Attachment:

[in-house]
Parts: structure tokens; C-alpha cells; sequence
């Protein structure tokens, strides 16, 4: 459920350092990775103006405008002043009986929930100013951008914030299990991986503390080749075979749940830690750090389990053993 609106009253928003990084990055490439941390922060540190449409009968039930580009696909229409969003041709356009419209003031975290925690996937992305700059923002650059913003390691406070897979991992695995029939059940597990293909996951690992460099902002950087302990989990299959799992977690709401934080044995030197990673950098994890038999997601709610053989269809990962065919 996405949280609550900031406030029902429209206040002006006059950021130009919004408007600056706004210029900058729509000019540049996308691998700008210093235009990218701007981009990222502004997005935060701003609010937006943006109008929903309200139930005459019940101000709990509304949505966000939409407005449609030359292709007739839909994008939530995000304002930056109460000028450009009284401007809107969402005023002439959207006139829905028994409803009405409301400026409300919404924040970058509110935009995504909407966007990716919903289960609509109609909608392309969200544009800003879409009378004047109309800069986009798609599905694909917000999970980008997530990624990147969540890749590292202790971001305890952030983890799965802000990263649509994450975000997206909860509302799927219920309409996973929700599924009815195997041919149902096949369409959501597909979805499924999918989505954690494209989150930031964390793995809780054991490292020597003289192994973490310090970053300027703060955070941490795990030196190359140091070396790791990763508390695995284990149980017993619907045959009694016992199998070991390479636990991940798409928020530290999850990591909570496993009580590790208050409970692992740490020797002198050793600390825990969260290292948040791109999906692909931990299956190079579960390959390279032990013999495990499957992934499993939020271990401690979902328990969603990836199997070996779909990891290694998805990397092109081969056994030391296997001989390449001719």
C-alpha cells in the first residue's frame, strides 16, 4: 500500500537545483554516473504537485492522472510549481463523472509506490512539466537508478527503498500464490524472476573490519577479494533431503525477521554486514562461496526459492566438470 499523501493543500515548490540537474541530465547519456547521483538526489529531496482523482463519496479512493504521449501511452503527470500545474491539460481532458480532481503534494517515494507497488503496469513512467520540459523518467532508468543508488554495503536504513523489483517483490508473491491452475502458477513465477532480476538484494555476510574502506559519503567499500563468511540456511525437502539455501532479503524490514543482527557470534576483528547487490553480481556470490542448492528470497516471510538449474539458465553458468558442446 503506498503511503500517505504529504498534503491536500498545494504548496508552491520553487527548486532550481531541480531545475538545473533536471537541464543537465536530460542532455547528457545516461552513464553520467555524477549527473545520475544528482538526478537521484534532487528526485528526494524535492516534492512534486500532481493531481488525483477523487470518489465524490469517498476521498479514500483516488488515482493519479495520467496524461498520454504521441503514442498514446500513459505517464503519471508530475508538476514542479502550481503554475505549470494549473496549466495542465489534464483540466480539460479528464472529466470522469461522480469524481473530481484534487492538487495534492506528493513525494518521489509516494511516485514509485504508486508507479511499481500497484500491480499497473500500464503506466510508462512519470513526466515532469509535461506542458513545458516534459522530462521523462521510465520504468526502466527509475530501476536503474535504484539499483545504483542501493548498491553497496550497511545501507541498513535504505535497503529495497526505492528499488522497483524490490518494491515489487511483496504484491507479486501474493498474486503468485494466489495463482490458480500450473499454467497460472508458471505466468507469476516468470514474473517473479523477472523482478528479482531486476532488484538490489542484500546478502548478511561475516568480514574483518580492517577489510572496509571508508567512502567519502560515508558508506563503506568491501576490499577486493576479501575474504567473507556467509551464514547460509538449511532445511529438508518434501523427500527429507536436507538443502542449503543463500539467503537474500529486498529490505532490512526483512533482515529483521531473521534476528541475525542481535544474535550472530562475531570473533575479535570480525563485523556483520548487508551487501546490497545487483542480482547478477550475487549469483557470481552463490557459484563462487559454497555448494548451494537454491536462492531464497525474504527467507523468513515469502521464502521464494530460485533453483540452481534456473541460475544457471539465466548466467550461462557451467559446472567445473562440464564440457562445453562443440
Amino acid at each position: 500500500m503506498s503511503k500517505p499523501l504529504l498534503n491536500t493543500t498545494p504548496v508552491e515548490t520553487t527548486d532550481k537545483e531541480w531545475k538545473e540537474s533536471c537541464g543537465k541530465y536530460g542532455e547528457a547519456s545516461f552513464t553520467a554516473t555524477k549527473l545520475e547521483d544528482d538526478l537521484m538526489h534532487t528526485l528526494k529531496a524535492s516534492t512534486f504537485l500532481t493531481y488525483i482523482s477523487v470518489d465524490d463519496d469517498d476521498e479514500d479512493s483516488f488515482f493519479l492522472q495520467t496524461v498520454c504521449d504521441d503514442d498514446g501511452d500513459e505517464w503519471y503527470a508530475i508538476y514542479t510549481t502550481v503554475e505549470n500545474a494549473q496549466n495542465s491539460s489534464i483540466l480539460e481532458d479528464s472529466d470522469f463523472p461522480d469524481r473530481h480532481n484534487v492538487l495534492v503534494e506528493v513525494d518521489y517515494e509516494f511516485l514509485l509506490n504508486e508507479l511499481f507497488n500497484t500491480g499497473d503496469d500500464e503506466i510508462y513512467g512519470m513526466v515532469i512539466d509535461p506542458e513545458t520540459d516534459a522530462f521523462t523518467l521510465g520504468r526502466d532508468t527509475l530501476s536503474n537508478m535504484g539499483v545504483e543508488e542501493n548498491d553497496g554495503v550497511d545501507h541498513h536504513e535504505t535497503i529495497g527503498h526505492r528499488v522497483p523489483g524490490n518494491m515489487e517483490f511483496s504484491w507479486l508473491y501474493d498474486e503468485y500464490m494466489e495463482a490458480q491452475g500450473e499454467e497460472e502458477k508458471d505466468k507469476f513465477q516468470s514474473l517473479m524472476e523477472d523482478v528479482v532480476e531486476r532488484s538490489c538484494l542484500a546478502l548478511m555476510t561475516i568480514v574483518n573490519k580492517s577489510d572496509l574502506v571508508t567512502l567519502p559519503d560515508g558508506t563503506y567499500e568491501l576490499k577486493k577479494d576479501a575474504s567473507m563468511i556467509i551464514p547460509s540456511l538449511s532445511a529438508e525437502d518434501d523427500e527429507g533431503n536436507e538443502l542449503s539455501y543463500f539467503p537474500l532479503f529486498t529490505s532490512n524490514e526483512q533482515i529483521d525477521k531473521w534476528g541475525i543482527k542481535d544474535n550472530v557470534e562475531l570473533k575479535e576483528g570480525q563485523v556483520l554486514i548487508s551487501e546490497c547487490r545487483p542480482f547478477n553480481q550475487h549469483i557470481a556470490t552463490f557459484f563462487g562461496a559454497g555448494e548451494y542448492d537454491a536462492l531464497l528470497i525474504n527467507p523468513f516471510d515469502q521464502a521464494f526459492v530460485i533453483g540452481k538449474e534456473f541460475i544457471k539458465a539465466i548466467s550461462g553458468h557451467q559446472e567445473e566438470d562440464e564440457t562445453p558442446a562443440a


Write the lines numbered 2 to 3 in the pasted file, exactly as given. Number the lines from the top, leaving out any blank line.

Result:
Parts: structure tokens; C-alpha cells; sequence
């Protein structure tokens, strides 16, 4: 459920350092990775103006405008002043009986929930100013951008914030299990991986503390080749075979749940830690750090389990053993 609106009253928003990084990055490439941390922060540190449409009968039930580009696909229409969003041709356009419209003031975290925690996937992305700059923002650059913003390691406070897979991992695995029939059940597990293909996951690992460099902002950087302990989990299959799992977690709401934080044995030197990673950098994890038999997601709610053989269809990962065919 996405949280609550900031406030029902429209206040002006006059950021130009919004408007600056706004210029900058729509000019540049996308691998700008210093235009990218701007981009990222502004997005935060701003609010937006943006109008929903309200139930005459019940101000709990509304949505966000939409407005449609030359292709007739839909994008939530995000304002930056109460000028450009009284401007809107969402005023002439959207006139829905028994409803009405409301400026409300919404924040970058509110935009995504909407966007990716919903289960609509109609909608392309969200544009800003879409009378004047109309800069986009798609599905694909917000999970980008997530990624990147969540890749590292202790971001305890952030983890799965802000990263649509994450975000997206909860509302799927219920309409996973929700599924009815195997041919149902096949369409959501597909979805499924999918989505954690494209989150930031964390793995809780054991490292020597003289192994973490310090970053300027703060955070941490795990030196190359140091070396790791990763508390695995284990149980017993619907045959009694016992199998070991390479636990991940798409928020530290999850990591909570496993009580590790208050409970692992740490020797002198050793600390825990969260290292948040791109999906692909931990299956190079579960390959390279032990013999495990499957992934499993939020271990401690979902328990969603990836199997070996779909990891290694998805990397092109081969056994030391296997001989390449001719």